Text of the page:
San Diego Housing Market News and Analysis
April 2010 Resale Data Rodeo
Submitted by Rich Toscano on May 7, 2010 - 7:01pm
After March's surge to the upside, the median price per square foot pulled back in April:
Single family homes, condos, and the aggregate were all down around 1%. But this is after a rise of about 5% in March, so prices by this measure are still the highest they've been since September 2008 (exclusive of the prior month, of course).
The Case-Shiller proxy, which uses a 3-month average, was up robustly once again:
As I said last month, I suspect that some of the recent price rise is due to compositional shift and thus not "real." So while I do believe that prices are rising, I suspect that the real Case-Shiller index will show an increase that is more muted.
The vanilla median was more mixed than the median price per square foot, with condos pulling off an increase:
Sales were actually weak, falling over 7% in a month when they rose last year:
And inventory finally appears to be on the upswing:
Lower sales and higher inventory made for a jump in the months-of-inventory figure to over 5:
The increase has incidentally taken place in the active inventory category, so these are more actual homes for sale, as opposed to homes caught up in contingent status:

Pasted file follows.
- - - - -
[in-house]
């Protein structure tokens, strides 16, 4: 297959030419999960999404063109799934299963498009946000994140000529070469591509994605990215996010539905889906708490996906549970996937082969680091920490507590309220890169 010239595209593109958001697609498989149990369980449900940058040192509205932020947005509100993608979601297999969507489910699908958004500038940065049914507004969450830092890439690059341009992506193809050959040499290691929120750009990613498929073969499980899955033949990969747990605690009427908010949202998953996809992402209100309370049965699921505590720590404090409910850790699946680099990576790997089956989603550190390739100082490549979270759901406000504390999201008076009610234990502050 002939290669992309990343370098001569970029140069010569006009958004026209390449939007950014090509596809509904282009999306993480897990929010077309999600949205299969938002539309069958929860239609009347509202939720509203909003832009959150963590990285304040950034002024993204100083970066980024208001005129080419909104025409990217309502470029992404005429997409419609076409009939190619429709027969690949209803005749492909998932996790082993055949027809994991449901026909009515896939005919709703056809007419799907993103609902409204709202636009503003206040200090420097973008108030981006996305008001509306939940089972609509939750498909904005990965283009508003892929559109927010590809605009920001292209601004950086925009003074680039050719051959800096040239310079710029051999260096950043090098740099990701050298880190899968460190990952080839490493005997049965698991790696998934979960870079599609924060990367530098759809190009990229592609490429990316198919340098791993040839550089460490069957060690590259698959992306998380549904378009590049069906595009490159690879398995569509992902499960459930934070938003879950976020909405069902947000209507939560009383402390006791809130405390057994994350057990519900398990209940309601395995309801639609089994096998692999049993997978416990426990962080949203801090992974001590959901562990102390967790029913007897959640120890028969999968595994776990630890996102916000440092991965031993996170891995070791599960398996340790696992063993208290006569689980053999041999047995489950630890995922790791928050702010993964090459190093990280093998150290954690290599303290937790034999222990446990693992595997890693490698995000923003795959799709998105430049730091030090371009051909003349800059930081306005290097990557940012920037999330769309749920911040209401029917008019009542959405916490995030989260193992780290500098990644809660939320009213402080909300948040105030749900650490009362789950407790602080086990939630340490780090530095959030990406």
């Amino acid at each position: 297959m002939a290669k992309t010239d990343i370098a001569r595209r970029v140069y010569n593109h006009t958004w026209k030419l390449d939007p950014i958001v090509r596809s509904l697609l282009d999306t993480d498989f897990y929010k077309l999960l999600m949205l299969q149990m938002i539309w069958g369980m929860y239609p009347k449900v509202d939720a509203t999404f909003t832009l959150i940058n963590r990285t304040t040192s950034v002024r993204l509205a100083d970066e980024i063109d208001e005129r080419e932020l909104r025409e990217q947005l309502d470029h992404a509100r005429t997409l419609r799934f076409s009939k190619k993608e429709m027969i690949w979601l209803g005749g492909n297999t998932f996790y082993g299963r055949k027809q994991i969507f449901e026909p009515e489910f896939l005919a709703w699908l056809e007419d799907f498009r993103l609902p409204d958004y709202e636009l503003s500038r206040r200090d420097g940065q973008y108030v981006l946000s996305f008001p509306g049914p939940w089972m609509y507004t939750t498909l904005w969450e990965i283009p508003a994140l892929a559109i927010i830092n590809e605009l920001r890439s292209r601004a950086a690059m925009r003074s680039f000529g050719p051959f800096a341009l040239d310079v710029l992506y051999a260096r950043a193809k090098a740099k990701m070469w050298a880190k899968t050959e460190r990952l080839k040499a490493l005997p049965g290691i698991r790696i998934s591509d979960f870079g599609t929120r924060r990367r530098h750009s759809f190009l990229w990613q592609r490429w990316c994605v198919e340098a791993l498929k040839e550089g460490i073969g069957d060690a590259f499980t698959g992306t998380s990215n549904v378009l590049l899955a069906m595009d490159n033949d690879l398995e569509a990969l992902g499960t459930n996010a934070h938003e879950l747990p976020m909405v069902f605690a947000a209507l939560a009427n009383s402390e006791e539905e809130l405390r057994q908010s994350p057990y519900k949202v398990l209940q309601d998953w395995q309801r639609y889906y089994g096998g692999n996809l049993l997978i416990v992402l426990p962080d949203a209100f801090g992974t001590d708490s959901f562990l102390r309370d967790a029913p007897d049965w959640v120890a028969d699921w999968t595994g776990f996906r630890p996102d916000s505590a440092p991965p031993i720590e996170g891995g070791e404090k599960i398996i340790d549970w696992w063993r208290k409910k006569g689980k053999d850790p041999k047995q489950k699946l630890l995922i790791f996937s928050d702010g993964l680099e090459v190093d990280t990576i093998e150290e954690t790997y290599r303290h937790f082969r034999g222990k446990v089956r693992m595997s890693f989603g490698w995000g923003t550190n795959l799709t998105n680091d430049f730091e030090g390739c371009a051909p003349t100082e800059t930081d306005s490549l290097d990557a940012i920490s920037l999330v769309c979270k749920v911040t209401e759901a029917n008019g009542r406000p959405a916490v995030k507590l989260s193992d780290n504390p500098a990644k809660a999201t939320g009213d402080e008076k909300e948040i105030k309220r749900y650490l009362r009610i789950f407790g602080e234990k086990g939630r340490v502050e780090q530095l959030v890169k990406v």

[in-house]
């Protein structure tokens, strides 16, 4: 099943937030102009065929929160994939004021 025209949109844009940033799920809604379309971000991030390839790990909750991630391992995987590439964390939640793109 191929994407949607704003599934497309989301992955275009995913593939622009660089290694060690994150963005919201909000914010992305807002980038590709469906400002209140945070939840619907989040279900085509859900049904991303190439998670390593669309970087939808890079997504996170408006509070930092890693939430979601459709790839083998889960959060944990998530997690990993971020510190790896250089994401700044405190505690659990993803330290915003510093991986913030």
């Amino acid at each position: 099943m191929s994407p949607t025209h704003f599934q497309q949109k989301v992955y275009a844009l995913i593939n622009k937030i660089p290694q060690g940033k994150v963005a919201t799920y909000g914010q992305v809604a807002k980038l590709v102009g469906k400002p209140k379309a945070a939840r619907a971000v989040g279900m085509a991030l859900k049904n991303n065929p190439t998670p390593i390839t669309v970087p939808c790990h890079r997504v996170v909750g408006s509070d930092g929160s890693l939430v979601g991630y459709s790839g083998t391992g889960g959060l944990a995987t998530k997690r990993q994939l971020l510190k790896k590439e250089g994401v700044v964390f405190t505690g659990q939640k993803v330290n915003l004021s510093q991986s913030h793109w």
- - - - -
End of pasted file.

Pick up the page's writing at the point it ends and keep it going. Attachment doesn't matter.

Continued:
Here's what I wrote at voiceofsandiego.org about the decline in sales and (assuming the median price per square foot is providing a good read) pricing:
Why the dip? It could be noise, but there's another potential explanation as well. As many readers have doubtless read elsewhere, we are in a brief period in which Californians can get two home buyer tax credits: the Federal credit, and the new California credit. (Why a state with serial budget crises is spending $100 million to render its housing supply less affordable is a topic for another time). The Federal credit is good through June, but the California credit didn't start up until May. So in order to double-dip, buyers need to close in May or June.
As I also wrote, if this is what's going on, we can expect this process to go into reverse next month. So demand and potentially pricing could pick up further in the months ahead, at very least until the California tax credit runs out.
Meanwhile, we are finally seeing inventory start to grow in a sustained manner. If that keeps up it could lead to increased activity as more frustrated buyers' demands are able to be met. At the same time, it could take some wind out of the market's sales price-wise.
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